Enhanced Muscle and Fat Segmentation for CT-Based Body Composition Analysis: A Comparative Study.

Benjamin Hou,Tejas Sudharshan Mathai,Jianfei Liu, Christopher Parnell,Ronald M Summers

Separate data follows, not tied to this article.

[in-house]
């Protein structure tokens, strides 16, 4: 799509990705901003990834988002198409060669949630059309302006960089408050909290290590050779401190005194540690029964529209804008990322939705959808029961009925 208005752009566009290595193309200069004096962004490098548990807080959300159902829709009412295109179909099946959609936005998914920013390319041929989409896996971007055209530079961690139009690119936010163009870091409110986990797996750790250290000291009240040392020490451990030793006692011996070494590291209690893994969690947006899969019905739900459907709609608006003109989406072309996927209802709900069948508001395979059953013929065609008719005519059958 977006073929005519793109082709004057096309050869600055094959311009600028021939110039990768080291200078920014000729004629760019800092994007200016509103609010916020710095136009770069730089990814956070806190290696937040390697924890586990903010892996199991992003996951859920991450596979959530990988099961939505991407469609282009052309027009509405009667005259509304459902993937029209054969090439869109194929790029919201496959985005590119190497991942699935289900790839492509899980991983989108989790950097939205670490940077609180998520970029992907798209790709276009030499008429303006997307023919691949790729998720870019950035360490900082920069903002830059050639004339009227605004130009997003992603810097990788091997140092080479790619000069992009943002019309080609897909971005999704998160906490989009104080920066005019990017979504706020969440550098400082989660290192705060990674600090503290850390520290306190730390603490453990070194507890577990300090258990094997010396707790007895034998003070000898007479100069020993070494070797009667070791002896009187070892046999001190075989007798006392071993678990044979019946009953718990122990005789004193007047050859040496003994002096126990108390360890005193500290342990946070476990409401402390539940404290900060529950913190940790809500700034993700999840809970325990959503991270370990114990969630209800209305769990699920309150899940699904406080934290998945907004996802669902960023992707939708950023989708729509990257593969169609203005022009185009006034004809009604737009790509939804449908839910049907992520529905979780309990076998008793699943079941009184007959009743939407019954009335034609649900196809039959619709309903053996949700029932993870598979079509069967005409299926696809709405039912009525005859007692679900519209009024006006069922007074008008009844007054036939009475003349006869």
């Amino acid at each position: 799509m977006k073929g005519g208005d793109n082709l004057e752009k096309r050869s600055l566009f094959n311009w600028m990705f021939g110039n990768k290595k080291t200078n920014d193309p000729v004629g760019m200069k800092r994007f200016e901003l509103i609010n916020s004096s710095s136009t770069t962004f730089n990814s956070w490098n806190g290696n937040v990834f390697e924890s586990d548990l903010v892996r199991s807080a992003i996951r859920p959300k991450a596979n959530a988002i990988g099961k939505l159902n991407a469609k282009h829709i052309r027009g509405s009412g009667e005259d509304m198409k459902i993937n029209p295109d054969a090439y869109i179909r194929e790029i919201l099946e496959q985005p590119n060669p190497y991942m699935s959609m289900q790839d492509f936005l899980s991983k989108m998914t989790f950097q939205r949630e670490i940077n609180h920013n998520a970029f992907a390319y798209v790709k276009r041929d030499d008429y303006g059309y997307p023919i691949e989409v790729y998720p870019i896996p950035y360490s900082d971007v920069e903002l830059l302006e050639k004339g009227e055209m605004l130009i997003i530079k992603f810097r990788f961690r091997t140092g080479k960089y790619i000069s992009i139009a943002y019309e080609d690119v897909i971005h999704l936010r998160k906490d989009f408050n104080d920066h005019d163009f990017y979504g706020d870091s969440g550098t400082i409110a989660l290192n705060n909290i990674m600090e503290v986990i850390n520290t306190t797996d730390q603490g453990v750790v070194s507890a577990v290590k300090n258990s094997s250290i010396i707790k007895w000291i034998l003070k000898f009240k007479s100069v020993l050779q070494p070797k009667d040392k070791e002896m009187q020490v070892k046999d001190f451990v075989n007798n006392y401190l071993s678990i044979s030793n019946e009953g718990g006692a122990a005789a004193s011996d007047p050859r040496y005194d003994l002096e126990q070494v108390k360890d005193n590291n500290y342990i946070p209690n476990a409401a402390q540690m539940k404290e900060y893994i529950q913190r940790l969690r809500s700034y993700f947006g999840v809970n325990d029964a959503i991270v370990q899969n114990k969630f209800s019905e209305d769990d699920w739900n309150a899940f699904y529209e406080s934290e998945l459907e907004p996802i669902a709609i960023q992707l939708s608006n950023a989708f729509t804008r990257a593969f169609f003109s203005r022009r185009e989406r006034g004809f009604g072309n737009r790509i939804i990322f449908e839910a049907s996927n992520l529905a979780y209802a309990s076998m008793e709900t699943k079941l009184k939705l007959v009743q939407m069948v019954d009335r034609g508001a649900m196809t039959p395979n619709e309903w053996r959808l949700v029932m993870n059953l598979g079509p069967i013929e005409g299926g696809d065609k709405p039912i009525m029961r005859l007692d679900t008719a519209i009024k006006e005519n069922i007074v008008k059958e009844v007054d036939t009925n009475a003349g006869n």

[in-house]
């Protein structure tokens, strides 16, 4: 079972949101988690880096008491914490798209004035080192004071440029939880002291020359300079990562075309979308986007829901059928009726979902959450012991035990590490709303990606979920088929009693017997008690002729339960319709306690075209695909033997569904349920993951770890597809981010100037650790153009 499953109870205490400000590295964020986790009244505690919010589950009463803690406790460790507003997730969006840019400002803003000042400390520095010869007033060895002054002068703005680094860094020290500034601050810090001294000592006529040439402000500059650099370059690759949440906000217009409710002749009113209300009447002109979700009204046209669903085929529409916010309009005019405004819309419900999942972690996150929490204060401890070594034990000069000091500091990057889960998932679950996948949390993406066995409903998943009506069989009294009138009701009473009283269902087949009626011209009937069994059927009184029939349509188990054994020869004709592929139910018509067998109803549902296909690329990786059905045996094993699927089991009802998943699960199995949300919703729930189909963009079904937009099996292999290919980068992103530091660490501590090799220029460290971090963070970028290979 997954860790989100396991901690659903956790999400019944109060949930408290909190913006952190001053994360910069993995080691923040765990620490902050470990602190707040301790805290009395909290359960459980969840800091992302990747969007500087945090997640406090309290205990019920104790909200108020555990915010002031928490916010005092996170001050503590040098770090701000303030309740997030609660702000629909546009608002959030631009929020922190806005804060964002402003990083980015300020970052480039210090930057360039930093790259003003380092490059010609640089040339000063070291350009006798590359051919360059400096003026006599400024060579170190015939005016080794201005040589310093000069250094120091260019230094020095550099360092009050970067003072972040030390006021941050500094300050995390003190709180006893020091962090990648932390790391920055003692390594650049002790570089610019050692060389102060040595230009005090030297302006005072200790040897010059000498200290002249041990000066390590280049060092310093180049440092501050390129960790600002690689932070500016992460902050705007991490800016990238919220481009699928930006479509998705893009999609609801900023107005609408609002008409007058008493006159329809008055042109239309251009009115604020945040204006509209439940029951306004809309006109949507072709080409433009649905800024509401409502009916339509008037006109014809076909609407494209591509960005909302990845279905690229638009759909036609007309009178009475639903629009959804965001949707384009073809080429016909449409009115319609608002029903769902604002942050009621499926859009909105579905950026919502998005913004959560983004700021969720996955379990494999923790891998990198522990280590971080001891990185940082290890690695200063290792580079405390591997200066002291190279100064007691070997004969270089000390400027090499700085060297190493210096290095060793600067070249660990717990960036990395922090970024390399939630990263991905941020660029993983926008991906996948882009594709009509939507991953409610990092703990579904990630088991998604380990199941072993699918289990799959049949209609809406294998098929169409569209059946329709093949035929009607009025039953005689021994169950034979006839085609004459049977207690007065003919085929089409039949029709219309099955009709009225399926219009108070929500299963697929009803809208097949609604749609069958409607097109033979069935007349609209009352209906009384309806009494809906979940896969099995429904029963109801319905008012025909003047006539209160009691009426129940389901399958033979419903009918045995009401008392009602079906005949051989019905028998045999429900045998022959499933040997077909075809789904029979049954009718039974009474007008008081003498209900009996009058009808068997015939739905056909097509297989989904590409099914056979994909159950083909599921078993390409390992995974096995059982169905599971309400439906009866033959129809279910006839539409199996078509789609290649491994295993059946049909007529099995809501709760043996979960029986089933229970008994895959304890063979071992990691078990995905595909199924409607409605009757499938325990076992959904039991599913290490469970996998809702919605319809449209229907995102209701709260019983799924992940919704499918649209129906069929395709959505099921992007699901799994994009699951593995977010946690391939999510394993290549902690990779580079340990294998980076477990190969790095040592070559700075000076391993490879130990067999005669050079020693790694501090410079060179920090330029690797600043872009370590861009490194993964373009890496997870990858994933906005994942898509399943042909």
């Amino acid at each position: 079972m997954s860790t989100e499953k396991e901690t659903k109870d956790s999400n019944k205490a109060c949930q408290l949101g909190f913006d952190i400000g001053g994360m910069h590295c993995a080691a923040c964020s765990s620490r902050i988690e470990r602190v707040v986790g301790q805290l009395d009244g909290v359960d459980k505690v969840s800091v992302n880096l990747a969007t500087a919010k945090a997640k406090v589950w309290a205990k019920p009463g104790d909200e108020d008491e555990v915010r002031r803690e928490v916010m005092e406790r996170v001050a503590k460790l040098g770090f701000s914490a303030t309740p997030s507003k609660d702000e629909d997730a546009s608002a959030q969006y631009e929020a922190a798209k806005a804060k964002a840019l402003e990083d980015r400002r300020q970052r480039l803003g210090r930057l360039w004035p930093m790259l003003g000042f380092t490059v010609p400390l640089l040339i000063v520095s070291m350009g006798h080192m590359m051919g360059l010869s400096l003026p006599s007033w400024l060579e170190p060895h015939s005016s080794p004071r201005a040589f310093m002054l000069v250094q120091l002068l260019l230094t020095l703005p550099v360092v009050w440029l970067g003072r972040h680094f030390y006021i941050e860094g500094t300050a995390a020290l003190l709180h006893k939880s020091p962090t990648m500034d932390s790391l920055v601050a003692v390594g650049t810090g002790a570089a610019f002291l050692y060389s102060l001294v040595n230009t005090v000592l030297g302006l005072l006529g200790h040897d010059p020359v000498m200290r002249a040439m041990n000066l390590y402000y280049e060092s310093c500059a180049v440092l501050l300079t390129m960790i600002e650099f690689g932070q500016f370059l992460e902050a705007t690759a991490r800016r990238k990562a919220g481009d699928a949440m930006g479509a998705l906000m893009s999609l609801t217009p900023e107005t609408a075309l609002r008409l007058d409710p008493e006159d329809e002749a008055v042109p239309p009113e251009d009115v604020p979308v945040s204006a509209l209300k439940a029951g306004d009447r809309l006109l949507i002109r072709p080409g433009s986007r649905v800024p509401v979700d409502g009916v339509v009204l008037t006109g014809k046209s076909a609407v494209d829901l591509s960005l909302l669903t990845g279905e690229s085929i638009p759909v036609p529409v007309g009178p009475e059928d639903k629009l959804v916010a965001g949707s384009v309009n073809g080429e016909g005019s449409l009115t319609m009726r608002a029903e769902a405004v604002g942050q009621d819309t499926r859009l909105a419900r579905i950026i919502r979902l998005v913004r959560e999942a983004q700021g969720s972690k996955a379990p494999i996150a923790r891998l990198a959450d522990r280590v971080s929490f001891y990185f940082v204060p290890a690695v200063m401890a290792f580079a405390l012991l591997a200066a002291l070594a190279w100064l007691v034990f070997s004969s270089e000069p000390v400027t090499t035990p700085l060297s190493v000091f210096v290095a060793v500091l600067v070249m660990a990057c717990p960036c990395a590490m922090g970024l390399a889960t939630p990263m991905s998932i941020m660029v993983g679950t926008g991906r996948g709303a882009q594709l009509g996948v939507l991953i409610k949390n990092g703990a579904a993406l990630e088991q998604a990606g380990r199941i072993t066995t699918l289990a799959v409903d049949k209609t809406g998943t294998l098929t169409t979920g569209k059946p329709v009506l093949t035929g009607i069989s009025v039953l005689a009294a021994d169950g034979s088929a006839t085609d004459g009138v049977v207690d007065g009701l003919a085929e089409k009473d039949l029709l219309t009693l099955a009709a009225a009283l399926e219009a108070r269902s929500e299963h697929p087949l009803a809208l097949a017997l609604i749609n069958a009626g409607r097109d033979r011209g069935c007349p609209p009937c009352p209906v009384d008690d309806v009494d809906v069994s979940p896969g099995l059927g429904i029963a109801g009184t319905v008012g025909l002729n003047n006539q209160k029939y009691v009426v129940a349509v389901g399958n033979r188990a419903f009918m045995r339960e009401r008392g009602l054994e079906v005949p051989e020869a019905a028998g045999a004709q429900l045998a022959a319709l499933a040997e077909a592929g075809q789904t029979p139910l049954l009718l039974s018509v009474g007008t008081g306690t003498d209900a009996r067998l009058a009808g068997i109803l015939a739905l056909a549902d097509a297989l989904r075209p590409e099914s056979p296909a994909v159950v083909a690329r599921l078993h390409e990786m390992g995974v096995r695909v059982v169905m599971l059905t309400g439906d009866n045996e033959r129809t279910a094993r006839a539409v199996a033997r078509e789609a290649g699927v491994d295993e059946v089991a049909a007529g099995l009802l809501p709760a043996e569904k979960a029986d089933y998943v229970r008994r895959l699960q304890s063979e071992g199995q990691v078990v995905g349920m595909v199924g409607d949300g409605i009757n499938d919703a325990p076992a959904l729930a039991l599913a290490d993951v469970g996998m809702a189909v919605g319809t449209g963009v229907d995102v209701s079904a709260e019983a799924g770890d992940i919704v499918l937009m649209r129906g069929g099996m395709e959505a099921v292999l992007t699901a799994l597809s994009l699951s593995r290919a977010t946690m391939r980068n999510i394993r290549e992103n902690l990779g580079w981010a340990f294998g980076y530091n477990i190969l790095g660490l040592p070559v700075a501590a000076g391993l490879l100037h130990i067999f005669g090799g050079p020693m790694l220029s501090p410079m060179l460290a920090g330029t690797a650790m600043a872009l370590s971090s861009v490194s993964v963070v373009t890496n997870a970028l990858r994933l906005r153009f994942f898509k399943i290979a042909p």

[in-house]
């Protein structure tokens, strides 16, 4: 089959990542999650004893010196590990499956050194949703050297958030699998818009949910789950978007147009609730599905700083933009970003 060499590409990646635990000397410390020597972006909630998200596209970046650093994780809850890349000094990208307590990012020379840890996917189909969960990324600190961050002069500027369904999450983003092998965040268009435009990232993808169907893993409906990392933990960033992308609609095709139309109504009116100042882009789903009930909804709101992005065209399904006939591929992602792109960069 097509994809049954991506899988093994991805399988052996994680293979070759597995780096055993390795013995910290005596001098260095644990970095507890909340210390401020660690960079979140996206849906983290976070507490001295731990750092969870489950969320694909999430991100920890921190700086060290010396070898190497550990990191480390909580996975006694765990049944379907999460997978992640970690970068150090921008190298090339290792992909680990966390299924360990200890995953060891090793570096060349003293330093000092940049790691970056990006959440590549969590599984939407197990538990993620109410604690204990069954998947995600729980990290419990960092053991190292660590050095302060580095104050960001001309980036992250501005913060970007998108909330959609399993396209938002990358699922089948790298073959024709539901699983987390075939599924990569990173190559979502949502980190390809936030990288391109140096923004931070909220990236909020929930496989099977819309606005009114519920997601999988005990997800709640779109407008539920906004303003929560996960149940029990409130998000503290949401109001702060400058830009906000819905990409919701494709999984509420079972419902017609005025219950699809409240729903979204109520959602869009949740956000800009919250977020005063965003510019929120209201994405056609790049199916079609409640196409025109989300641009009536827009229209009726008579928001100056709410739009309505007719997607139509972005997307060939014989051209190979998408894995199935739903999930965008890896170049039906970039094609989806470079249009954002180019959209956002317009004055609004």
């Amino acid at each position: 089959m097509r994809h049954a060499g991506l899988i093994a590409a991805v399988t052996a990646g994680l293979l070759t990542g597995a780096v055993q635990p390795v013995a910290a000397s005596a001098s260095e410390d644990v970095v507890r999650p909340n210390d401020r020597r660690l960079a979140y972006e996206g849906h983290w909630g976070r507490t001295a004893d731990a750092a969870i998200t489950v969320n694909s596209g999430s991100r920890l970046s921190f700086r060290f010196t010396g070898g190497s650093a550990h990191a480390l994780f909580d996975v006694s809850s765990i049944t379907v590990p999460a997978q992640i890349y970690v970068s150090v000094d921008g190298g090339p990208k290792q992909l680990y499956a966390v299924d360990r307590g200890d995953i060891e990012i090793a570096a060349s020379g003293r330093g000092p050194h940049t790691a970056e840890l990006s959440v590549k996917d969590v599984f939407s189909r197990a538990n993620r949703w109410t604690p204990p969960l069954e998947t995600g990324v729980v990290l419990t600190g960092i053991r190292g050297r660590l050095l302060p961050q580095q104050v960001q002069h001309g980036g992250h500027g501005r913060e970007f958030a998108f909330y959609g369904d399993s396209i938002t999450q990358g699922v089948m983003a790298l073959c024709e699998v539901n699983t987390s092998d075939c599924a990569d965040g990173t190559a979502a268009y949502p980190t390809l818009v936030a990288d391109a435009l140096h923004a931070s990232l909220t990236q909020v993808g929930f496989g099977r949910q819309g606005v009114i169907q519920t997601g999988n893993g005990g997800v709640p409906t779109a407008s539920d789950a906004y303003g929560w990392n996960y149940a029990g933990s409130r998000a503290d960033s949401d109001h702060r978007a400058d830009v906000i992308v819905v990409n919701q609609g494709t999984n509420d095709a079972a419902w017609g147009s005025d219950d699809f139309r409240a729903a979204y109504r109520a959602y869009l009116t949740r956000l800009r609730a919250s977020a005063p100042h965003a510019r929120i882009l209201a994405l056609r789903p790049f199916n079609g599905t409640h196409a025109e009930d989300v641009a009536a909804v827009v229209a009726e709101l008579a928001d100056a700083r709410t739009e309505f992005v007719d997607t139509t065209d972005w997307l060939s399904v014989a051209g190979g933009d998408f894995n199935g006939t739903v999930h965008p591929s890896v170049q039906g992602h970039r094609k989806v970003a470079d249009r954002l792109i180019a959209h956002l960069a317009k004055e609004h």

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Purpose:Body composition measurements from routine abdominal CT can yield personalized risk assessments for asymptomatic and diseased patients. In particular, attenuation and volume measures of muscle and fat are associated with important clinical outcomes, such as cardiovascular events, fractures, and death. This study evaluates the reliability of an Internal tool for the segmentation of muscle and fat (subcutaneous and visceral) as compared to the well-established public TotalSegmentator tool. Methods:We assessed the tools across 900 CT series from the publicly available SAROS dataset, focusing on muscle, subcutaneous fat, and visceral fat. The Dice score was employed to assess accuracy in subcutaneous fat and muscle segmentation. Due to the lack of ground truth segmentations for visceral fat, Cohen's Kappa was utilized to assess segmentation agreement between the tools. Results:Our Internal tool achieved a 3% higher Dice (83.8 vs. 80.8) for subcutaneous fat and a 5% improvement (87.6 vs. 83.2) for muscle segmentation respectively. A Wilcoxon signed-rank test revealed that our results were statistically different with p < 0.01. For visceral fat, the Cohen's kappa score of 0.856 indicated near-perfect agreement between the two tools. Our internal tool also showed very strong correlations for muscle volume (R2=0.99), muscle attenuation (R2=0.93), and subcutaneous fat volume (R2=0.99) with a moderate correlation for subcutaneous fat attenuation (R2=0.45). Conclusion:Our findings indicated that our Internal tool outperformed TotalSegmentator in measuring subcutaneous fat and muscle. The high Cohen's Kappa score for visceral fat suggests a reliable level of agreement between the two tools. These results demonstrate the potential of our tool in advancing the accuracy of body composition analysis.
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